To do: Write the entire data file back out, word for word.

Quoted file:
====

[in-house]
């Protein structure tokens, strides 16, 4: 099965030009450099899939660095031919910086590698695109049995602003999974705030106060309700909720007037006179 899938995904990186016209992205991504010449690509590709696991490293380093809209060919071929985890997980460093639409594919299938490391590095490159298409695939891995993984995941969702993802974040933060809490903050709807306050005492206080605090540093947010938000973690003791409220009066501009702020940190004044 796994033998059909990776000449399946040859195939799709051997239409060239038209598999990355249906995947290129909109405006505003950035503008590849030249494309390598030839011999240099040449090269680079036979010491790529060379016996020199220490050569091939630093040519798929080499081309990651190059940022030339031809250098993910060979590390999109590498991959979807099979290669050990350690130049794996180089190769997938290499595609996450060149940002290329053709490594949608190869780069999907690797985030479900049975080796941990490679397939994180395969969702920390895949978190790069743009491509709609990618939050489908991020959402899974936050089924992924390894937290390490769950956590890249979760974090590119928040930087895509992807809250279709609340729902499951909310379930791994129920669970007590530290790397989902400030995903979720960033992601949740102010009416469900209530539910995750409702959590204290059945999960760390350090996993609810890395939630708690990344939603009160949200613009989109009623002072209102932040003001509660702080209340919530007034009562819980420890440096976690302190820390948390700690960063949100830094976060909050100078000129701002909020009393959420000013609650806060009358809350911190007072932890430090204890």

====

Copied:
[in-house]
């Protein structure tokens, strides 16, 4: 099965030009450099899939660095031919910086590698695109049995602003999974705030106060309700909720007037006179 899938995904990186016209992205991504010449690509590709696991490293380093809209060919071929985890997980460093639409594919299938490391590095490159298409695939891995993984995941969702993802974040933060809490903050709807306050005492206080605090540093947010938000973690003791409220009066501009702020940190004044 796994033998059909990776000449399946040859195939799709051997239409060239038209598999990355249906995947290129909109405006505003950035503008590849030249494309390598030839011999240099040449090269680079036979010491790529060379016996020199220490050569091939630093040519798929080499081309990651190059940022030339031809250098993910060979590390999109590498991959979807099979290669050990350690130049794996180089190769997938290499595609996450060149940002290329053709490594949608190869780069999907690797985030479900049975080796941990490679397939994180395969969702920390895949978190790069743009491509709609990618939050489908991020959402899974936050089924992924390894937290390490769950956590890249979760974090590119928040930087895509992807809250279709609340729902499951909310379930791994129920669970007590530290790397989902400030995903979720960033992601949740102010009416469900209530539910995750409702959590204290059945999960760390350090996993609810890395939630708690990344939603009160949200613009989109009623002072209102932040003001509660702080209340919530007034009562819980420890440096976690302190820390948390700690960063949100830094976060909050100078000129701002909020009393959420000013609650806060009358809350911190007072932890430090204890």